My article "Vampire Movies Without Teenagers" proved to be quite popular -- even among those who thought my choices sucked. It turns out there's a lot more vampire movies that don't contain those from the ages of 13 to 19, and even if they have kids between those ages, they are not the main characters. These ones stretch over a large period of movie history from before we were born to today, and they deserve an audience just as much as they did when originally released.
This movie brought together cinematic brothers Robert Rodriguez and Quentin Tarantino. The vampire-western hybrid was one of the first movies to prove George Clooney was a bona fide movie star.
He and Tarantino play fugitive brothers who kidnap a family featuring Harvey Keitel and Juliette Lewis to get across the Mexican border. Once there, however, they have to deal with the most vicious vampires, some of which include the infinitely beautiful Salma Hayek, certified badass Danny Trejo, and "a-- kicker to the end" Fred Williamson.
This one marked the directorial debut of Tony Scott and stars Susan Sarandon as a research doctor who works with a vampire couple played by Catherine Deneuve and David Bowie. The critics smacked this one around a lot, but it has since become a cult classic deserving of another look. You also get to watch Sarandon and Deneuve make out, which for some is worth the price of admission!
This 1922 classic still unnerves the most jaded of horror movie viewers. Much of that is due to the performance of Max Schreck as Count Orlok; he remains one of the most memorable vampires in cinema history. The scenes which feature his fearsome shadow are ones that have been imitated over and over in films like "Wes Craven's New Nightmare." Yes it's a silent movie, but don't let that keep you from watching it.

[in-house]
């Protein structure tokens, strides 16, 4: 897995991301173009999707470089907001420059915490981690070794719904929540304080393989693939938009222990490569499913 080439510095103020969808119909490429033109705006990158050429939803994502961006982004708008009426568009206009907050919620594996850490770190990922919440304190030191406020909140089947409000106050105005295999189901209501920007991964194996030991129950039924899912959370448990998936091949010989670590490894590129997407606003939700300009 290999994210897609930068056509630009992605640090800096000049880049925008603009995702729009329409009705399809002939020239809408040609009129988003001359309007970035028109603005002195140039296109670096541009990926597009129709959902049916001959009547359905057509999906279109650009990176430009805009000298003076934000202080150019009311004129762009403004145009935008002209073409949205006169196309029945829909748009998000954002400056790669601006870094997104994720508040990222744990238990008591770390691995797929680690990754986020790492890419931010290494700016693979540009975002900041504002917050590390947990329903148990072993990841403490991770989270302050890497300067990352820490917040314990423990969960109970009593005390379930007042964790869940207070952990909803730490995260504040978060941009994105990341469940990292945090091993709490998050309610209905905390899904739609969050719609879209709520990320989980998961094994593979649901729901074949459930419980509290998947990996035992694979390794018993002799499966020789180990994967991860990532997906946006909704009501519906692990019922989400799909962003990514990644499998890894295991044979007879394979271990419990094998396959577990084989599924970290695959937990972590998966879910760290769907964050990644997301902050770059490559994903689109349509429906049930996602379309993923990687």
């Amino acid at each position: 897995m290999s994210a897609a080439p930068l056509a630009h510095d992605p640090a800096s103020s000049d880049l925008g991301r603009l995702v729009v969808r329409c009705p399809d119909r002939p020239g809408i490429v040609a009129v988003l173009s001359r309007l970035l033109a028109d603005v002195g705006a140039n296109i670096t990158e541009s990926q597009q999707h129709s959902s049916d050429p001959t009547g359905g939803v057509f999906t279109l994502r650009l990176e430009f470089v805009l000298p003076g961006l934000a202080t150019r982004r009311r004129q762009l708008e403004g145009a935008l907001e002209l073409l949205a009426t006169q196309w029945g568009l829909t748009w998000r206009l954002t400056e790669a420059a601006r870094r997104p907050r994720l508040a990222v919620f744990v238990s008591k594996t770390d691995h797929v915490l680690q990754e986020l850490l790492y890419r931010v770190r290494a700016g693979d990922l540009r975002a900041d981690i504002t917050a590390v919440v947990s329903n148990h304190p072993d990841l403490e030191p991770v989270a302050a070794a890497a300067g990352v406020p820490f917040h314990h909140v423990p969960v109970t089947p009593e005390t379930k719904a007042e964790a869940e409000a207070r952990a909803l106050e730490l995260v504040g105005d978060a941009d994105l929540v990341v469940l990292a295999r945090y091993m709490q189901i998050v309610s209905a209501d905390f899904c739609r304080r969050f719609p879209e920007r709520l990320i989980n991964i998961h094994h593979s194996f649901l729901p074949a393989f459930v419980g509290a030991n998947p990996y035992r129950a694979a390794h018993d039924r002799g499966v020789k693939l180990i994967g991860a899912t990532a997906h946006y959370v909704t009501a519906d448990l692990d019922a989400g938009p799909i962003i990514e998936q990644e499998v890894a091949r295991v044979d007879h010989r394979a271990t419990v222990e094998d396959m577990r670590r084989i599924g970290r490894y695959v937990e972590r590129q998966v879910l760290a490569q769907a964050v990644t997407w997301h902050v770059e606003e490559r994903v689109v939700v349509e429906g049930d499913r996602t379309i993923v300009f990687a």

Bela Lugosi, long before he did movies with Ed Wood, gave what is still the definitive performance as Count Dracula. His appearance was powerfully creepy -- it still creates goose bumps in viewers today -- and he's the one which all Draculas since have been judged by. Some have come close, like Frank Langella, who headlined John Badham's "Dracula" in 1979; Christopher Lee, who has played the role in eight films; and even Gary Oldman, who made the character his own in "Bram Stoker's Dracula."
Neil Jordan's adaptation may not have pleased many of the die hard fans of Anne Rice's beloved novel, but at least it's not "Queen Of The Damned." While Brad Pitt is way more sullen than he needs to be as Louis, Tom Cruise was a way better Lestat than Rice could have ever expected.
Cruise lets it loose here in a way that became as scary when he did the same thing on Oprah's couch. Still, he almost gets the film stolen from him by Kirsten Dunst (currently getting raves for "Melancholia"), who gave an astonishing performance as vampire child Claudia. While her character may never grow old, Dunst shows herself to be wise beyond her years in the role. And let's not forget Antonio Banderas, who turned heads as Armand, or Jordan regular Stephen Rea, who is a seething menace as Santiago.
Danny Trejo Appears for "From Dusk Till Dawn" screening at New Beverly Cinema
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